The next day we met. “I hear you’re one of the local hotshots.” His Aussie twang acerbic: “Well, this is what you have to do: get your first serve in against the amateur, and get the amateur’s serve past the pro at the net – I’ll do the rest.” He put me on the left side, remarking: “I’ve won five Wimbledon doubles playing on the left, you’re my first partner to put me in the deuce.” Even so, a little later he did not feel too bad. Our opening match was against Ken Rosewall and film producer Bobby Evans (you might just remember one of his films: The Godfather). However, in this instance I sent Bobby my own parcel with a fish inside, and to the bottom of the bay he went, 1-6 1-6.

Furthermore, we had bet a few thousand on the match. Roche was delighted, as he was on a free roll for 25% of our winnings! Next to fall were Cliff Drysdale and his partner, the playwright Neil Simon (The Odd Couple), and then came Newcombe and King on Centre Court, in front of 500 spectators. For a lifetime tennis junkie I was living the dream. What price Wimbledon now!

The Newcombe/King match was a breeze, Tony intercepted virtually every ball Alan King hit, turning the match into a singles. Just one point was a touch antsy. I was at the net and somehow a mid-court lob appeared on their side. Newk was prancing around waiting for it to drop, when he suddenly looked up at me and smiled.


My sinking gut told me what was coming next, and sure enough something that looked about the size of an aspirin came flying my way at a most appalling angle.


I had dropped my racket head to a level of self-preservation and by some miracle the aspirin pinged off for the luckiest volley winner in tennis history, and we broke the Newcombe serve. At the end, sure enough, waiting in the final were Stolle and Cooke. No longer smirking, Walt proposed a hedge of $5,000. I now went against a lifetime of experience and, just to annoy him, refused. The match was on, Stolle to serve.

In these matches the pros’ service games are virtually automatic – if they don’t beat you with heat on the first serve, the second arrives with paralysing spin in a totally unexpected direction. To lose a pro’s serve is disaster, capital D.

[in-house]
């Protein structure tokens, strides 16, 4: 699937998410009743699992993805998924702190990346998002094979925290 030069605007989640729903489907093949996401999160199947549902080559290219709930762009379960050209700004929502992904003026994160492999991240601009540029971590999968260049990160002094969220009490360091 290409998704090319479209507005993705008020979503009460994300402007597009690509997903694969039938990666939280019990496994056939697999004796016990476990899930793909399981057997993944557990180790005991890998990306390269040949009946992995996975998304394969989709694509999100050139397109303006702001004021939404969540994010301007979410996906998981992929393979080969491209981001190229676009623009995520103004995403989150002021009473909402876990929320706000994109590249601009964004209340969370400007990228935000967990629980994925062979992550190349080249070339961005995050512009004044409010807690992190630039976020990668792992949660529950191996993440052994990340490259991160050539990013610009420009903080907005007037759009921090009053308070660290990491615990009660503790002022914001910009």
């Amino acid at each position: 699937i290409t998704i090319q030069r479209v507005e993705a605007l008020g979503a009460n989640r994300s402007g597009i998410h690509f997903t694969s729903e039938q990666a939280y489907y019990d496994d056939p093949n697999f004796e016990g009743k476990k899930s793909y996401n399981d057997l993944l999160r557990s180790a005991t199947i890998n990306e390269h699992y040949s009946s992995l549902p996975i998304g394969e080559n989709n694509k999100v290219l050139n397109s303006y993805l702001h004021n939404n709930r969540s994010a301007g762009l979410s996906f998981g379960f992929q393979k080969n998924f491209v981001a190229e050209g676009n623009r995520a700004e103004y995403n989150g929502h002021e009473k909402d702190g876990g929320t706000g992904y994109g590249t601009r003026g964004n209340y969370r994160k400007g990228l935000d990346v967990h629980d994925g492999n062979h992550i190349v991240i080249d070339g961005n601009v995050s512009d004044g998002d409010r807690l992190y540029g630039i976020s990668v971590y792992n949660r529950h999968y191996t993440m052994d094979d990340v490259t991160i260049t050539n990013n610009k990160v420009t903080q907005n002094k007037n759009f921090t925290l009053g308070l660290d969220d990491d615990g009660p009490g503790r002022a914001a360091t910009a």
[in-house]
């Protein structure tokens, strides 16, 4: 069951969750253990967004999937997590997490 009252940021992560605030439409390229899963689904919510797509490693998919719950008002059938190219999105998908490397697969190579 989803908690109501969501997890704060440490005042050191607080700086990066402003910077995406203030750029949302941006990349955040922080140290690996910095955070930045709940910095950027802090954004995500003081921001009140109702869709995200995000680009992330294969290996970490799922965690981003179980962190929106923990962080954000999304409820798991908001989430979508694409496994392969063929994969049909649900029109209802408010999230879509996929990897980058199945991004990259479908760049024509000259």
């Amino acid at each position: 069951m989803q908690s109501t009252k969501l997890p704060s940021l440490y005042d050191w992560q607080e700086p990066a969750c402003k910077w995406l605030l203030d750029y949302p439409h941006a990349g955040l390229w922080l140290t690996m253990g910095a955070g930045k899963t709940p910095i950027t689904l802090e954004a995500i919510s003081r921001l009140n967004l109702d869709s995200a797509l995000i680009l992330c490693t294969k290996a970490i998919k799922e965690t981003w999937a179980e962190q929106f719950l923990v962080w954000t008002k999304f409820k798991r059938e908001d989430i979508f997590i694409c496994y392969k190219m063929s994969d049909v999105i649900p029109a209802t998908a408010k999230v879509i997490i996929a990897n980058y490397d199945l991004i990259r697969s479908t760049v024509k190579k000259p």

Looking back now at my maybe 60 years of gambling, betting, competing and whatever, I knew this was The Moment of Moments: somehow we got to advantage against the Aussie serve. I was receiving in the advantage court, and as I am a lefty I guessed Fred would serve down the middle to my backhand. If in all the years there was a time for a pure all-or-nothing gamble, that was it. As Stolle’s eyes lifted to follow the toss, I shifted weight to the right, prepared a backhand grip and turned my shoulders to that side. Even underarm to the forehand would have won Fred the point, but – hallelujah! – his head was up and the serve came right along the centre line. I was as ready as I was ever going to be and followed the script every tennis addict learns from birth: eyes down, step in, hit on the rise and follow through. Off blew the ball right between them: a clean winner. The greatest shot of my life, on the most important point I ever played (before or since).

We crossed sides and I heard Walt mumbling: “They broke Stolle’s serve… his serve… they b-b-b-broke it.” His slight habitual stutter now sounded like teeth chattering in the heat. Walt was gone in game one, the rest a formality.

Connie Dinkler and Alan King are long gone, as is Walt (a tragic victim of cancer aged 38). Bob Evans is in a wheelchair, and the Palm Bay of the Seventies now exists only in the memory of a few survivors. Fred Stolle stayed on to live in Florida and we became long-term friends. I do see Tony Roche on his occasional coaching trips to London (Lendl, Hewitt and Rafter have featured among his wards). He subsequently beat me in two other pro-am finals (one partnering UK bloodstock agent Andy Smith), but so what – I had already known my moment in time. It will never come again, but in that tiny split second I had won my own Wimbledon.


Lewis Deyong has been defying the odds all of his life. He famously backed Boris Becker @ 66/1 to win Wimbledon in 1985.